Writing has always been a big struggle for me. Some sentences come easily, some feel like pulling teeth. I’m a bit of a perfectionist, and I know what good writing looks like, so when my writing doesn’t match up to my expectations in my head, I’m not satisfied.
I could give up, but I won’t.
The reason why requires a bit of a back story.
I know what good writing looks like because I learned to love reading in high school and devoured a bookshelf of classics. Hemingway, Faulkner, Thomas Wolfe (a big favorite for a while). All of them wrote so well and really inspired me. I’m not a novel writer though. So, I went to college and got a business degree. I started reading more business books and, at one of my first jobs, I subscribed to Wired magazine on a whim. I instantly loved it. Instead of the classics’ stories of random human struggles, Wired’s were about people in the business world, creating things and solving problems. It was so cool to see a description of a person–whether writer or subject–and it would say something like this:
John Smith was born in a small town in Montana where he learned to program at age 12. In college, he met Joe Schmo and the two created AwesomeApp (awesomeapp.com). They are dedicated to educating/helping [something] through their work. You can follow him on Twitter at @johnsmith and at johnsmith.com.
So cool. This John guy is killing it, I’d think, all the way down to the firstNamelastName Twitter handle and URL (I’m a sucker for details like that). I love going to the sites that are mentioned and seeing what they look like. Sometimes, they are full on blogs and sometimes, they’re just a quick summary about the person. It’s a very unique, very modern expression of personality.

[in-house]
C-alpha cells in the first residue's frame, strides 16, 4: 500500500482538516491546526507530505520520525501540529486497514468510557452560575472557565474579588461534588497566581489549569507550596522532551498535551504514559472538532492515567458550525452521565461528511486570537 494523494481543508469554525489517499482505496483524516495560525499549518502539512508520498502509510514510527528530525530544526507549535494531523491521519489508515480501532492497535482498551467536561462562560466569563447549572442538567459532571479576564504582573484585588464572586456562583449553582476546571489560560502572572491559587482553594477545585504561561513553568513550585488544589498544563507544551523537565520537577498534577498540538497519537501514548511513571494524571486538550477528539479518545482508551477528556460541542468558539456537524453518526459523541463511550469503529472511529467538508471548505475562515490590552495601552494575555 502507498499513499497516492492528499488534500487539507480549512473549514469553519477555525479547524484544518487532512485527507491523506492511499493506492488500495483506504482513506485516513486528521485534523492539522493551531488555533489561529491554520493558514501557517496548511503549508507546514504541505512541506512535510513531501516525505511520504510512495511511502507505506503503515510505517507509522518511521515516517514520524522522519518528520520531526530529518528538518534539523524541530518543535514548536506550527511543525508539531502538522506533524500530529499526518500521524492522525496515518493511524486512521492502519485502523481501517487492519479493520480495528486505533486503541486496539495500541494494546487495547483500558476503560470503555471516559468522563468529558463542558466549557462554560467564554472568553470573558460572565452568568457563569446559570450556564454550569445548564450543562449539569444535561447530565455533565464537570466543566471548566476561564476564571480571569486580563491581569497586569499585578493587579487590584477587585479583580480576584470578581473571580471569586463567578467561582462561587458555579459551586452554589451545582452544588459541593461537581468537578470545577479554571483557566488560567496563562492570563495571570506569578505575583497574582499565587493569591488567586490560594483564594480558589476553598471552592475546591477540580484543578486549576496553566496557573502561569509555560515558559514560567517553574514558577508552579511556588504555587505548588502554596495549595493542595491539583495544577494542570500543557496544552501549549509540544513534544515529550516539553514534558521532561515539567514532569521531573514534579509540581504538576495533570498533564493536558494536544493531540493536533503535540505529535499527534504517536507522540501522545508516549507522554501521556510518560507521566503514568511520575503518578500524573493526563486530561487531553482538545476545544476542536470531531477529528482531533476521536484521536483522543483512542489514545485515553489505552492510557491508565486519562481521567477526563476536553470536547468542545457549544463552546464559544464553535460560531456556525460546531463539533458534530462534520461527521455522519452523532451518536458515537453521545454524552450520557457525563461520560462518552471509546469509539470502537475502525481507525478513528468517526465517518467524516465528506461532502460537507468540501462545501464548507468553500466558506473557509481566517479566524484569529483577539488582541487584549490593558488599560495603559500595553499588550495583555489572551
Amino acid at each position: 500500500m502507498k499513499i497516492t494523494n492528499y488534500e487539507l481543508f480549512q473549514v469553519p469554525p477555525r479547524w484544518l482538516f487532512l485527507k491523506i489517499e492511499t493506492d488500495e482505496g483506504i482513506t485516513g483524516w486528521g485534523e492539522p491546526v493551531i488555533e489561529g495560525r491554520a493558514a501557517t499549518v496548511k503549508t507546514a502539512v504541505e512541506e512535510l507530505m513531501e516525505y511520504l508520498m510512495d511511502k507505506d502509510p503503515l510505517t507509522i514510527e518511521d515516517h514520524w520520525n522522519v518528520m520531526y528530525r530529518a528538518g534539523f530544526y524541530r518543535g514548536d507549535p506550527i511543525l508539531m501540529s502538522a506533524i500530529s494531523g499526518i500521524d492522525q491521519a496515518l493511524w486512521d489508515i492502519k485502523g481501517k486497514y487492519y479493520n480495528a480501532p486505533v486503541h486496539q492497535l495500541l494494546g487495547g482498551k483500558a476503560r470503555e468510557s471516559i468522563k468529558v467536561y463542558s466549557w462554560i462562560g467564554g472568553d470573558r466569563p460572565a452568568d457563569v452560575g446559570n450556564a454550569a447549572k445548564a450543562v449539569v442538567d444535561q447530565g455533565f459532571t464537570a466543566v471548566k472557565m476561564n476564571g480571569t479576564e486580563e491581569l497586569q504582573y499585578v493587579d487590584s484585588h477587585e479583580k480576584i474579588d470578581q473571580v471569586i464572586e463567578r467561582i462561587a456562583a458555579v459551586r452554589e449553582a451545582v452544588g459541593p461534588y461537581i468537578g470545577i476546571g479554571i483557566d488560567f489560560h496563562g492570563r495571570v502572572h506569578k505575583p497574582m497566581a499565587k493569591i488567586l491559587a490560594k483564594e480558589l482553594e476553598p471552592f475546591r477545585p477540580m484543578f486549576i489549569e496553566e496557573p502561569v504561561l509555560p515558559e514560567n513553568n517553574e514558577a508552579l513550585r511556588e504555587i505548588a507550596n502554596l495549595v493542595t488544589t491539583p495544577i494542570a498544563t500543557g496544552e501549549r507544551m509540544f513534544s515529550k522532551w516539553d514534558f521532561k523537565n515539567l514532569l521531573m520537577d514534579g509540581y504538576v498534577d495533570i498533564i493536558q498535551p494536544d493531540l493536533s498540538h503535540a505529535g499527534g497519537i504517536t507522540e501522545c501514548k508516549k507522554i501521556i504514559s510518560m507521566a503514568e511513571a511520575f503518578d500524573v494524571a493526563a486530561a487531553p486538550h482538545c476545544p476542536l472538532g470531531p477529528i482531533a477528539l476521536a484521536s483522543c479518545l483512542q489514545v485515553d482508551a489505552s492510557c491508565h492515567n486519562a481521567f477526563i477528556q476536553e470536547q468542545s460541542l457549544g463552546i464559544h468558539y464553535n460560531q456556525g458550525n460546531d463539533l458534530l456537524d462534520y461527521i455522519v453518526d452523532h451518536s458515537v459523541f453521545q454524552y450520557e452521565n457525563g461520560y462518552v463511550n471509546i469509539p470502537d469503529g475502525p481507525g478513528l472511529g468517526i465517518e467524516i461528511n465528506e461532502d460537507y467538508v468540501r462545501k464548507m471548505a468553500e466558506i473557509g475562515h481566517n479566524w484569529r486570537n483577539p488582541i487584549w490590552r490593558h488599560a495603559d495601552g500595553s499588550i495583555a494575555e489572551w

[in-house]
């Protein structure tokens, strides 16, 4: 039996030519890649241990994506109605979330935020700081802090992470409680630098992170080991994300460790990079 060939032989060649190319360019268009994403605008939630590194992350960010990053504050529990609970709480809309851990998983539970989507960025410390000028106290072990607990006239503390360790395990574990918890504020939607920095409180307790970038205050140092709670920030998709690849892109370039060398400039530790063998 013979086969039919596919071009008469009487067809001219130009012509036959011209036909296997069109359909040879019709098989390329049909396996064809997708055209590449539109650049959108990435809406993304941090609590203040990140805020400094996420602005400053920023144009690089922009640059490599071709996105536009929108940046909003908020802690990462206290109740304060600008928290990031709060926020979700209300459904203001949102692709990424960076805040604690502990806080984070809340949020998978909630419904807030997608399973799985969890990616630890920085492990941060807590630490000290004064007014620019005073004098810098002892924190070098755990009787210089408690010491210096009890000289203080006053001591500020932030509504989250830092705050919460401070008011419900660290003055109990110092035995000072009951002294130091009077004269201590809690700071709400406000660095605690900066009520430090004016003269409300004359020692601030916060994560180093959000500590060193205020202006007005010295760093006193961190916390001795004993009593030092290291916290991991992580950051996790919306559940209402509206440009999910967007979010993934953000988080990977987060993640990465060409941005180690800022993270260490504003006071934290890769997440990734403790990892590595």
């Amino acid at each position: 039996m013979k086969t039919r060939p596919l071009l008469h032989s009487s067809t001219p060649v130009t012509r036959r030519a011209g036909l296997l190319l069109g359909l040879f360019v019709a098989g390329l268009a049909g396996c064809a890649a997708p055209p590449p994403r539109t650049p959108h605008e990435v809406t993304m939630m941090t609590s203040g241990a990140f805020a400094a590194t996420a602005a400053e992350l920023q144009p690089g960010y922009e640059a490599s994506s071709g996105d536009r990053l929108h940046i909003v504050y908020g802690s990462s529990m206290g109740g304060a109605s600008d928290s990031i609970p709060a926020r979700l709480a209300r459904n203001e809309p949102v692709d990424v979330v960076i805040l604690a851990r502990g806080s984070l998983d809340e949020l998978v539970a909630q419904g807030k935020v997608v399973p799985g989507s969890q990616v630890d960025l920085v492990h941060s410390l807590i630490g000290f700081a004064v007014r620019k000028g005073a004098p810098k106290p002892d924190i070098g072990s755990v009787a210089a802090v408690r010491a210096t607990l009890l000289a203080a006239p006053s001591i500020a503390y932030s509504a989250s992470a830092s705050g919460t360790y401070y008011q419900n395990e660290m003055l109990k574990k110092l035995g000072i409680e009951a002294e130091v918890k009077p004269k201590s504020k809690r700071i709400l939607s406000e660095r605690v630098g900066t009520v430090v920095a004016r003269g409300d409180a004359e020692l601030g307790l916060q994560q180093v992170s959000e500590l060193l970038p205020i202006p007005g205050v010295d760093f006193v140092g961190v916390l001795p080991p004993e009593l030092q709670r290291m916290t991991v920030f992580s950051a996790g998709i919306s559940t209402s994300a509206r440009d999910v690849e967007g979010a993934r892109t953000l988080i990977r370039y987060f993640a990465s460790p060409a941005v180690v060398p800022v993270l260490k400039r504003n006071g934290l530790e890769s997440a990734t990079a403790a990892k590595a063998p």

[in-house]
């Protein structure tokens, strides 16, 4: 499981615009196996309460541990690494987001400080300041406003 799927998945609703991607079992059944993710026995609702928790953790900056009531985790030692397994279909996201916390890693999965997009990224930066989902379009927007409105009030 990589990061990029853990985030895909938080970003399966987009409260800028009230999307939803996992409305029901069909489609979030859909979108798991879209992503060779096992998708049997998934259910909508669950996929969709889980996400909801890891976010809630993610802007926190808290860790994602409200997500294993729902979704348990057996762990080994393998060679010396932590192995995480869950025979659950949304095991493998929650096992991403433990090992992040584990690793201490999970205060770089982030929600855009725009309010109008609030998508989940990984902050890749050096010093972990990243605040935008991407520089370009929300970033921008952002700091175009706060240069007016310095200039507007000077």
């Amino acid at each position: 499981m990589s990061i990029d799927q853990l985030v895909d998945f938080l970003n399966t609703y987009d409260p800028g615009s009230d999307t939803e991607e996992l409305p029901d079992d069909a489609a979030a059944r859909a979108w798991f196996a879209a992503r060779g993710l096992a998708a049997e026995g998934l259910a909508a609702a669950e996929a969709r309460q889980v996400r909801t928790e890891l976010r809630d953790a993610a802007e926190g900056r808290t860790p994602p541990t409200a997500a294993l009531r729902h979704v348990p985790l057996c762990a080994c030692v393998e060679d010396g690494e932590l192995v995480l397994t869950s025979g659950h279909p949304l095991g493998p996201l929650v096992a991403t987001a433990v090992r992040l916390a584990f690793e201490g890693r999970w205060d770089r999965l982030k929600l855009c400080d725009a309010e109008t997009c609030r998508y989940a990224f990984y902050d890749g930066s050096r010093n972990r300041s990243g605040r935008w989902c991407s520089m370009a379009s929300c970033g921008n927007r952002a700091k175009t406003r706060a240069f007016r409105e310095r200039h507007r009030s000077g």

There are tons of famous people in the world, but the people in these magazines are famous for reasons that matter. Being a good actor or football player is great, and they do serve the purpose of entertainment, but at the end of the day, it doesn’t matter who won an Oscar or championship. Building a smoke detector that people actually use or even being on a team that creates amazing software for businesses–that matters.
I wanted to do stuff that matters. I’m not exactly brimming with million dollar ideas, and I can’t program very well, but I wanted to start down the road. The first step was to buy a domain and start blogging. I want to get better at writing, interact with some communities, and maybe come up with a good idea or two. It’s not much, but at least you can follow me at @leelkennedy and email me at firstname.lastname@example.org now!
That’s why I’m not stopping. The flywheel is barely moving, but I’m getting it started.
Here’s the rub though.
This makes writing a bit difficult, because I don’t know what to write about.
I love rock climbing and have gotten good responses from those posts in the past, but it is mostly a hobby. I’ve been doing SEO for almost 4 years, but so have 1,000 other people (what would I write about?). I’ve been focusing on Analytics for around 2 years as well, and love it, but what is there new to say?
Anyways. All that to say: I’m excited about this blog, and I’m excited about things I’ve been learning, but I haven’t decided on my audience yet. Bear with me. In the meantime, I hope you enjoy the meanderings.
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